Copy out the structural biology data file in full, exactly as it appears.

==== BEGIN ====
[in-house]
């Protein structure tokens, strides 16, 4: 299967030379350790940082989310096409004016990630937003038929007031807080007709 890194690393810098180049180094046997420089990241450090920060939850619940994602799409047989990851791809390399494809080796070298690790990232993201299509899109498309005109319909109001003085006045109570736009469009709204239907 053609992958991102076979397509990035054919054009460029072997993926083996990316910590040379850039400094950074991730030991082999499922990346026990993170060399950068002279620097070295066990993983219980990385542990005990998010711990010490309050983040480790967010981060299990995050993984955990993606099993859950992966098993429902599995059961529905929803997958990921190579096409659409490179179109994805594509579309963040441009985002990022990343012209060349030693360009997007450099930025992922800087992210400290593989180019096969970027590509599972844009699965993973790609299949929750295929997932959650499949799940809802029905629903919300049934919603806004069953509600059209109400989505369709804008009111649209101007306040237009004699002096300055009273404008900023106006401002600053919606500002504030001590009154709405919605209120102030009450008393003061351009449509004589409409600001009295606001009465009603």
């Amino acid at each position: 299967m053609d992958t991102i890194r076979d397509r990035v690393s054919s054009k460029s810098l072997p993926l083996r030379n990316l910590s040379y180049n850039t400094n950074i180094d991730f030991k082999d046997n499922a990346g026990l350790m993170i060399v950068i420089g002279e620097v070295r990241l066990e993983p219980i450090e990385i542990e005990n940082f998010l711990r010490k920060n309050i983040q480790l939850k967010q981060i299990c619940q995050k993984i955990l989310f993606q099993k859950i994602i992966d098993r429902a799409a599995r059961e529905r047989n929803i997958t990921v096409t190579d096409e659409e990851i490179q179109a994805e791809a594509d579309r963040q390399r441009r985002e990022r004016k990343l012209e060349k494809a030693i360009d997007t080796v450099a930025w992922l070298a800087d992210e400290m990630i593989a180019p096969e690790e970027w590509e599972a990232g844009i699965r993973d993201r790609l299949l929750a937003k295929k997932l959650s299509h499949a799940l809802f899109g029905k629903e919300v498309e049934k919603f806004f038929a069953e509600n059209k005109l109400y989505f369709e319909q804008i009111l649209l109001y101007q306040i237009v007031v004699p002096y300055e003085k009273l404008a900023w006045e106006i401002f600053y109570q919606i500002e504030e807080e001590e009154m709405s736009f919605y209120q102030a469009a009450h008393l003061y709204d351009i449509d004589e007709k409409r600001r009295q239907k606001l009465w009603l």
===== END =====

[in-house]
């Protein structure tokens, strides 16, 4: 299967030379350790940082989310096409004016990630937003038929007031807080007709 890194690393810098180049180094046997420089990241450090920060939850619940994602799409047989990851791809390399494809080796070298690790990232993201299509899109498309005109319909109001003085006045109570736009469009709204239907 053609992958991102076979397509990035054919054009460029072997993926083996990316910590040379850039400094950074991730030991082999499922990346026990993170060399950068002279620097070295066990993983219980990385542990005990998010711990010490309050983040480790967010981060299990995050993984955990993606099993859950992966098993429902599995059961529905929803997958990921190579096409659409490179179109994805594509579309963040441009985002990022990343012209060349030693360009997007450099930025992922800087992210400290593989180019096969970027590509599972844009699965993973790609299949929750295929997932959650499949799940809802029905629903919300049934919603806004069953509600059209109400989505369709804008009111649209101007306040237009004699002096300055009273404008900023106006401002600053919606500002504030001590009154709405919605209120102030009450008393003061351009449509004589409409600001009295606001009465009603």
């Amino acid at each position: 299967m053609d992958t991102i890194r076979d397509r990035v690393s054919s054009k460029s810098l072997p993926l083996r030379n990316l910590s040379y180049n850039t400094n950074i180094d991730f030991k082999d046997n499922a990346g026990l350790m993170i060399v950068i420089g002279e620097v070295r990241l066990e993983p219980i450090e990385i542990e005990n940082f998010l711990r010490k920060n309050i983040q480790l939850k967010q981060i299990c619940q995050k993984i955990l989310f993606q099993k859950i994602i992966d098993r429902a799409a599995r059961e529905r047989n929803i997958t990921v096409t190579d096409e659409e990851i490179q179109a994805e791809a594509d579309r963040q390399r441009r985002e990022r004016k990343l012209e060349k494809a030693i360009d997007t080796v450099a930025w992922l070298a800087d992210e400290m990630i593989a180019p096969e690790e970027w590509e599972a990232g844009i699965r993973d993201r790609l299949l929750a937003k295929k997932l959650s299509h499949a799940l809802f899109g029905k629903e919300v498309e049934k919603f806004f038929a069953e509600n059209k005109l109400y989505f369709e319909q804008i009111l649209l109001y101007q306040i237009v007031v004699p002096y300055e003085k009273l404008a900023w006045e106006i401002f600053y109570q919606i500002e504030e807080e001590e009154m709405s736009f919605y209120q102030a469009a009450h008393l003061y709204d351009i449509d004589e007709k409409r600001r009295q239907k606001l009465w009603l």